The Luau

This winter has been particularly long, dreary, wet and cold in California.  After five years of drought, we needed the rain and snow but hated the gloomy, clammy weather.  To add to the gloom I had to have eye surgery.  But, I recovered quickly and the weather has turned the corner to summer.  This has me remembering Hawaii and the Luau.  The Luau is almost an obligatory event for travelers when they go to Hawaii.  A luau, for the few who never heard of one, is a Hawaiian gathering that includes food and entertainment.  On the island of Oahu there are at least 7 places that offer this event.  Perhaps the best known is at the Polynesian Cultural Center.  A trip there is usually an all day affair allowing you to walk through different areas that showcase the different cultures that make up the Polynesian Pacific.  However, if you don’t have all day, you can go to the other luaus which offer an evening of food and entertainment.

The one we attended was the Paradise Cove Luau which was 10 minutes walking time from the Aulani Resort in Ko Olina.   In an idyllic setting with its own cove, this is considered one of the better luaus on Oahu.  Upon entering the Paradise Cove grounds you follow a path to an area with a photo station for the obligatory souvenir picture a male and female cast member. (Of course the guy is buff and the girl is beautiful.)   Once past this, there are craftsmen, dance exhibits and a small amphitheater on the grounds.  I will say that the entertainment was good and the food was great. 

The Paradise Cove Luau is situated on the leeward side of Oahu.

Backlit by the setting sun, a young lady demonstrates a Polynesian dance.

After adjusting for the backlight, you can now see the beautiful dancer in a paradise setting.

Woodworkers are there making items on the spot.

And yes, some Polynesian men are heavily tattooed.  It is a cultural tradition for them.

This is the main stage where all the night’s entertainment will take place.  As you can see from the seating, the venue can accommodate a lot of people.  They said there were 500 people there this night.

Demonstrations of different Polynesian styles of fishing are showcased in the cove.

Even at this demonstration they have beautiful women and buff guys for the guests to look at.  You will see both of these dancers later.

And, of course, what luau would be complete without tourists being, well, tourists.

Remember, this is done in good fun and to demonstrate some of the Polynesian culture. 

But the cove is also beautiful and in the sunset offers up more of the idyllic setting.

In the small amphitheater there is more dance demonstrations going on.  In the foreground are roasting pits.

This is where they roast at least one of the pigs served for the feast.

The “guest of honor” is revealed.  Yes, that is a whole pig that was roasted in that pit.

This is another of the beautiful ladies that works at the luau.  You see a lovely smile but may think her eyes are closed.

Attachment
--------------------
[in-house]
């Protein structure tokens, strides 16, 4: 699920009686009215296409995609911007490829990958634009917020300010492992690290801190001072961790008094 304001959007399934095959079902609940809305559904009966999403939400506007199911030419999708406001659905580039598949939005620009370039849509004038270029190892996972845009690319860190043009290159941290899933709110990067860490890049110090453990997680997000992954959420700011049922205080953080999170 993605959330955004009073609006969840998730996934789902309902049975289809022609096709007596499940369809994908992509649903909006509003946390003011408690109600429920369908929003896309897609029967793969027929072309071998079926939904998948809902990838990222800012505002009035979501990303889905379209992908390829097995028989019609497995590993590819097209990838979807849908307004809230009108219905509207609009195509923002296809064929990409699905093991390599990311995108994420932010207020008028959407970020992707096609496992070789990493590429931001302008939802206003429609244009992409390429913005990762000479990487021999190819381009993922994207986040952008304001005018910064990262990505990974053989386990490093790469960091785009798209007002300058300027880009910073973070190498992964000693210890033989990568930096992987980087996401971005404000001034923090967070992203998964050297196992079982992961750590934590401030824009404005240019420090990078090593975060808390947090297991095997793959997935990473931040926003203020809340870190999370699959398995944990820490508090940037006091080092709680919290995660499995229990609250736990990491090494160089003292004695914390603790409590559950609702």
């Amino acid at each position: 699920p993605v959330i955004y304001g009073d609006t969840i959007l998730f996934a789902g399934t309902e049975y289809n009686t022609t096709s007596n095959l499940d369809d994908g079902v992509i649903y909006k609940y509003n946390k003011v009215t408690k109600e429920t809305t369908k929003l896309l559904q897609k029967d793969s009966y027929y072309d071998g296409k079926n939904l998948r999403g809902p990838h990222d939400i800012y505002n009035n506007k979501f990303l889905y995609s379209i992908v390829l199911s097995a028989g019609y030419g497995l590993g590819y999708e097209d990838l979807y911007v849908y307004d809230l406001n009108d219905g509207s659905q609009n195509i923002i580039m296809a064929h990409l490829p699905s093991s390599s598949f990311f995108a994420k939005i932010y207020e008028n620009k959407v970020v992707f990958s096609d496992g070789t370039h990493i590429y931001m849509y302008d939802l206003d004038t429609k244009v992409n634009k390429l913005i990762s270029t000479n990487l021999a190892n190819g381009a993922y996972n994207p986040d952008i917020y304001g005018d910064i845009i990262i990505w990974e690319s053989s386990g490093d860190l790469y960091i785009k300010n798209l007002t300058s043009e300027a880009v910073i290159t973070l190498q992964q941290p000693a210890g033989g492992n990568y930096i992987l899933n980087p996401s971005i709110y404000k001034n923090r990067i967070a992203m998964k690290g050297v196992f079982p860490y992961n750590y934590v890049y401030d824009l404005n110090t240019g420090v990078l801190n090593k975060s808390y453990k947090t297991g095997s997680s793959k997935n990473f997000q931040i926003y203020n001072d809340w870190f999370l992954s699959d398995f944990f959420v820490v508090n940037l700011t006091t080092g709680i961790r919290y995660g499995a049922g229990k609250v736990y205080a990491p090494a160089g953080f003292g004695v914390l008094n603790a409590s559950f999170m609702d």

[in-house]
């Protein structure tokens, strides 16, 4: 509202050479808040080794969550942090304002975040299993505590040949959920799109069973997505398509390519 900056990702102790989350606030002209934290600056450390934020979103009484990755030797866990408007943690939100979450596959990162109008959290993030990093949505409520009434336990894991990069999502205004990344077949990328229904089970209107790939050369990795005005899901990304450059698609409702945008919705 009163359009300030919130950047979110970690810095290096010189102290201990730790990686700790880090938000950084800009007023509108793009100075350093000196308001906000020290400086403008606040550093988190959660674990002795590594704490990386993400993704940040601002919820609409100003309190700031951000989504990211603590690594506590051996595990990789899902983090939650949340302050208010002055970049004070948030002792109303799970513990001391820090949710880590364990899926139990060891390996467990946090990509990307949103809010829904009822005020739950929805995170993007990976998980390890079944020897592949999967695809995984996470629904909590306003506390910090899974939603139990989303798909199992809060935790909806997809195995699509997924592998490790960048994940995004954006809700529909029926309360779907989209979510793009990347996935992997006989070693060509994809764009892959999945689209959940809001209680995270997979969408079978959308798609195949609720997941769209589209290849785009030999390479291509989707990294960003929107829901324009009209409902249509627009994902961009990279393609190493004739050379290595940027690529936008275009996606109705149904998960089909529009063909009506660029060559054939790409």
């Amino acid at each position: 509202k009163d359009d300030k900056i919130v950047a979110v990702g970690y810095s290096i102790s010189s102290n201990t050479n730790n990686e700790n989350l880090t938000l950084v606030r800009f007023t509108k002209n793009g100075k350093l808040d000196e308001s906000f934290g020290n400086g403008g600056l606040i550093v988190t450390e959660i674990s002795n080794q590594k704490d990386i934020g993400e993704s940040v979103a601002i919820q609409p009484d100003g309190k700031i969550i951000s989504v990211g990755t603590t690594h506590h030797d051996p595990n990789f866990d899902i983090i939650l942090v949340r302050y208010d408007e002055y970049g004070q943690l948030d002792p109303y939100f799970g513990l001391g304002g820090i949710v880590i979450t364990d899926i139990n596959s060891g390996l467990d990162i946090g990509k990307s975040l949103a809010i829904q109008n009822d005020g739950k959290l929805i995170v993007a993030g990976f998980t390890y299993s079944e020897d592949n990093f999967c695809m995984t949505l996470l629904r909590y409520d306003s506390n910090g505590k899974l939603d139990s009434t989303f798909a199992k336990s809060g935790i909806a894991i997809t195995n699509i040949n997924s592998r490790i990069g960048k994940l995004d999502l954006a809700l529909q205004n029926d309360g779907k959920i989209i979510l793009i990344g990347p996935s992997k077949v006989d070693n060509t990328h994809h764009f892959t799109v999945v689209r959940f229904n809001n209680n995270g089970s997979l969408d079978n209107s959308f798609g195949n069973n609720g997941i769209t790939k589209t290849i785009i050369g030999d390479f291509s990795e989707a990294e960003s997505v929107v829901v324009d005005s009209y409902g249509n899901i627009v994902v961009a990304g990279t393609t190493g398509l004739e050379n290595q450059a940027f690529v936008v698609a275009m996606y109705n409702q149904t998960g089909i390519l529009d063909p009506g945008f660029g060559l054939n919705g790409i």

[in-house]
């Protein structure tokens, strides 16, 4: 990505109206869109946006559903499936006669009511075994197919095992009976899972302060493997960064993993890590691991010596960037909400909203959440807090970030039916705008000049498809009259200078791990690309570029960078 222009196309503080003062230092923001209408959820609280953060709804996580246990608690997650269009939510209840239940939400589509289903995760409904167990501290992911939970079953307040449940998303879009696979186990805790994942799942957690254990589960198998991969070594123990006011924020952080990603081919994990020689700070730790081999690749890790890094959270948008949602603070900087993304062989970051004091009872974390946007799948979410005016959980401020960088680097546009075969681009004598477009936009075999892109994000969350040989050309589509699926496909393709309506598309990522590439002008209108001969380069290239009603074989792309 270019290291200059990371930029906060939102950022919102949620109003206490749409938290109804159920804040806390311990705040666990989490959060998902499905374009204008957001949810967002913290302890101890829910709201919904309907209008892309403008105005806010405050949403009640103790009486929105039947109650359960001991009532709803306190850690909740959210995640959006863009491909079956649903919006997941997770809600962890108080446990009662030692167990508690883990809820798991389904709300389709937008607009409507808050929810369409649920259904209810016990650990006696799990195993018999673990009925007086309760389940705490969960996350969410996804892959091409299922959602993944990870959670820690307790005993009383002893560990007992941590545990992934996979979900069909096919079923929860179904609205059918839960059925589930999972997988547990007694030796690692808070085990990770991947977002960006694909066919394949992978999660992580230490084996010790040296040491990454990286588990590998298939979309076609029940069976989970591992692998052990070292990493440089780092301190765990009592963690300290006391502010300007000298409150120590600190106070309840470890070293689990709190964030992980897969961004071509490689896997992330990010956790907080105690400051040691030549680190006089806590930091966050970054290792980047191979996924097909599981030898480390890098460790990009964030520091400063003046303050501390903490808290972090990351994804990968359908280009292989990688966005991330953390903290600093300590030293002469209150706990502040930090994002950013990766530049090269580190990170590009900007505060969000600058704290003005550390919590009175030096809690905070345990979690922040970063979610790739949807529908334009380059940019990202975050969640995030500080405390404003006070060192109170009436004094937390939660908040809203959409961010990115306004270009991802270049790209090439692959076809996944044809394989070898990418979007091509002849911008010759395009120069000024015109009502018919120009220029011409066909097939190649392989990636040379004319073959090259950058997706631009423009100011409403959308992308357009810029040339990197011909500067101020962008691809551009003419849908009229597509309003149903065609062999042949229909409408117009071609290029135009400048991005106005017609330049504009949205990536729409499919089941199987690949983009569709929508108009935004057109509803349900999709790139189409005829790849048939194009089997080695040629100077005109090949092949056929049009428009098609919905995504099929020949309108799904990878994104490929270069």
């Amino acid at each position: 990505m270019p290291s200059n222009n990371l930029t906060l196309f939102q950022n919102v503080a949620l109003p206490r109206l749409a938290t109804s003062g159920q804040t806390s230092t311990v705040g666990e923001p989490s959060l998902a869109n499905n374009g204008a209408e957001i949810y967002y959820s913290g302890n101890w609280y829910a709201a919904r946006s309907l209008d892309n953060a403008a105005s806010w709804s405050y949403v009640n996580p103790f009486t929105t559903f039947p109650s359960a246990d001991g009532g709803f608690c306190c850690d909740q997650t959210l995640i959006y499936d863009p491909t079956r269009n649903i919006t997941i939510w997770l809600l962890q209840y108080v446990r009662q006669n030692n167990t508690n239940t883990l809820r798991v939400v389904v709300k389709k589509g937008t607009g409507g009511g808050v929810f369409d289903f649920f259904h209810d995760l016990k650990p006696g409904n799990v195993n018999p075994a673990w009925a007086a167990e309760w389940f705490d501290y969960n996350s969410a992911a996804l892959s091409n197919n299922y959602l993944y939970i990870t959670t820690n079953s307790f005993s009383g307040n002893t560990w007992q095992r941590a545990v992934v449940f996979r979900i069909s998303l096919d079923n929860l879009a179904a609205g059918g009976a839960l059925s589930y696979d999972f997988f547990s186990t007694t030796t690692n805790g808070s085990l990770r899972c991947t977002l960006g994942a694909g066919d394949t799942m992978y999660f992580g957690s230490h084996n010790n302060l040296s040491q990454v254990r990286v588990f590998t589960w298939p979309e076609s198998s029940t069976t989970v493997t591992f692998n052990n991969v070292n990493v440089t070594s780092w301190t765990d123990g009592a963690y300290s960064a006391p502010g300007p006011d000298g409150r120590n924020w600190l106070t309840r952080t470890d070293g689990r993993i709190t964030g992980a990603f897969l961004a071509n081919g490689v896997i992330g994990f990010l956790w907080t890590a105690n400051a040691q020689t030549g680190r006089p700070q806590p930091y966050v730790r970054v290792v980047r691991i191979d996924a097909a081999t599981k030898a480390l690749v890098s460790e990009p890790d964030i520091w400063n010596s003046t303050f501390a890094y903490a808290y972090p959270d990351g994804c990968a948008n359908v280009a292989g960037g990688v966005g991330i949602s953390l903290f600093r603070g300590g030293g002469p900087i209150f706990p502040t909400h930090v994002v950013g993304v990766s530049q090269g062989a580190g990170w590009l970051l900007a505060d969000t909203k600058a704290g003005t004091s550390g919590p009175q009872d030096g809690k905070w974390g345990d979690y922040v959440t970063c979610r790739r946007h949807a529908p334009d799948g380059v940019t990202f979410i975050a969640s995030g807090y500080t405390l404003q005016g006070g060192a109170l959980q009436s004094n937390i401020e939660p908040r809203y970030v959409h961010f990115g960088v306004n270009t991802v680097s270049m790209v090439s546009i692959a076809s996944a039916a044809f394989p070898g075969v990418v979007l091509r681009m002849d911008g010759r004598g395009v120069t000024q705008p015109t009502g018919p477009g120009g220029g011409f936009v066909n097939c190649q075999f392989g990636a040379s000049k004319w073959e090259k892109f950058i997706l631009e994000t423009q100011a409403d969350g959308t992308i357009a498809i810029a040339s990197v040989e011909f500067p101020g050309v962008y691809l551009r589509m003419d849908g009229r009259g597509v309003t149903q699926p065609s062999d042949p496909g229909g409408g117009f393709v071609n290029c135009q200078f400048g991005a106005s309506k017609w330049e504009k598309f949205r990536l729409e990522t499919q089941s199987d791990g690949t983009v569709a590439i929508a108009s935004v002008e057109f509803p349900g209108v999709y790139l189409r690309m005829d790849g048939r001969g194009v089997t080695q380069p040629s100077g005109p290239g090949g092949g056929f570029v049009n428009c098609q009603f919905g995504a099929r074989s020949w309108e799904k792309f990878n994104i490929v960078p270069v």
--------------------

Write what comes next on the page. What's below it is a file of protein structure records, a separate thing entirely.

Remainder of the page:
Closer inspection of the picture shows her eyes aren’t closed but she is giving you a beautiful smile with a playful wink.

Elsewhere around the cove people are having their photos taken with cast members.  Here is the Samoan fire dancer posing with two guests.

Finally, the call goes out that dinner is served.  So we trot off and join the line.  These dinners are buffet style but, if you want to pay extra, they will bring you your dinner.  I am a lover of pork so I want to serve myself and get plenty of the roasted pork.

After you eat, the dance demonstration begins on the main stage.

They make it a family affair and make sure to include the children in the show.

Of course there has to be two lovers singing the Hawaiian Wedding Song.

No luau would be complete without the Samoan Fire Torch dancer.

He can even twirl two torches at once.  I say this because I would probably incinerate myself.

Then comes the Tahitian dancers.  As you can see from the blur, the dancer is really moving those hips!

Once again the audience members are brought up to dance this time with the Tahitian dancers.  Yes, even children are included.  As I said, they make this a family affair.

Now we come to what I call the DOH! part of the show.  The MC bring out a male tourist I will call “the Mark,” dressed in grass skirt and coconut bra and the following transpired.  First, as you can see, they place him opposite of an extremely beautiful dancer.  After asking the Mark’s name, where he was from and so forth, the conversation went like this:

MC:  Are you married?

Mark:  Yes.

MC:  How long?

Mark:  49 Years

MC:  My, that is a long time.  Okay, what I want you to do.  You see this beautiful woman across from you?  I want you to look deep into her eyes.  Look very deep into her eyes.  Concentrate and look very deep into her eyes and….um, what did you say your wife’s name was?

Mark:  Who?


An interesting postscript to this story came when I told it to a friend of mine and his wife.  My friend’s response was, “What an idiot!”   His wife had a different take on the story.  Her reaction was, “We don’t stand a chance against those Polynesian women.”  Just interesting to see the two very different reactions as the female reaction I didn’t expect.

Finally, there is one last dance to say goodbye.  And so, with bellies full of food and the show still playing in our heads, it is time to leave.  Some board busses back to Waikiki while those staying in Ko Olina are able to amble back to our hotels.  Would I go back again?  Why yes, yes I would. 



Copyright © 2017  John J Campo


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